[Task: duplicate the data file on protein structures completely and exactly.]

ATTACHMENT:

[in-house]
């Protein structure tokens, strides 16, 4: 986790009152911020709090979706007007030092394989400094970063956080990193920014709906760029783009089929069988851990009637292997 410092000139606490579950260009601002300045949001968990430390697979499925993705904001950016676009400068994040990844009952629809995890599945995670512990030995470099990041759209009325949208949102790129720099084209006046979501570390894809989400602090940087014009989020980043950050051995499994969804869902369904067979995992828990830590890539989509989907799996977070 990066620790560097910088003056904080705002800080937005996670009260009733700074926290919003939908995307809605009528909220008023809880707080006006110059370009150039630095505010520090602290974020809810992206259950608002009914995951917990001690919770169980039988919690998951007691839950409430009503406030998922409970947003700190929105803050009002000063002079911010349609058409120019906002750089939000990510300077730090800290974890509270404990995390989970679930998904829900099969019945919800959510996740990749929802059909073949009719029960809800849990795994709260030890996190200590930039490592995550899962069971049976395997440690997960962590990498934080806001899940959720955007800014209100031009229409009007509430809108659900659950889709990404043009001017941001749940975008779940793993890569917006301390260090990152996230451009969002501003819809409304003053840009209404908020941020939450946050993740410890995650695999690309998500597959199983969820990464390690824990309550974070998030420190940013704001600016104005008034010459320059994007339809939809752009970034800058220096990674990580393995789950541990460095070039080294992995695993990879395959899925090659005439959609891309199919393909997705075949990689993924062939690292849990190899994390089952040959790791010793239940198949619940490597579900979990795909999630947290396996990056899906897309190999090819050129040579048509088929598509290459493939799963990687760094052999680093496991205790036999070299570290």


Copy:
[in-house]
């Protein structure tokens, strides 16, 4: 986790009152911020709090979706007007030092394989400094970063956080990193920014709906760029783009089929069988851990009637292997 410092000139606490579950260009601002300045949001968990430390697979499925993705904001950016676009400068994040990844009952629809995890599945995670512990030995470099990041759209009325949208949102790129720099084209006046979501570390894809989400602090940087014009989020980043950050051995499994969804869902369904067979995992828990830590890539989509989907799996977070 990066620790560097910088003056904080705002800080937005996670009260009733700074926290919003939908995307809605009528909220008023809880707080006006110059370009150039630095505010520090602290974020809810992206259950608002009914995951917990001690919770169980039988919690998951007691839950409430009503406030998922409970947003700190929105803050009002000063002079911010349609058409120019906002750089939000990510300077730090800290974890509270404990995390989970679930998904829900099969019945919800959510996740990749929802059909073949009719029960809800849990795994709260030890996190200590930039490592995550899962069971049976395997440690997960962590990498934080806001899940959720955007800014209100031009229409009007509430809108659900659950889709990404043009001017941001749940975008779940793993890569917006301390260090990152996230451009969002501003819809409304003053840009209404908020941020939450946050993740410890995650695999690309998500597959199983969820990464390690824990309550974070998030420190940013704001600016104005008034010459320059994007339809939809752009970034800058220096990674990580393995789950541990460095070039080294992995695993990879395959899925090659005439959609891309199919393909997705075949990689993924062939690292849990190899994390089952040959790791010793239940198949619940490597579900979990795909999630947290396996990056899906897309190999090819050129040579048509088929598509290459493939799963990687760094052999680093496991205790036999070299570290």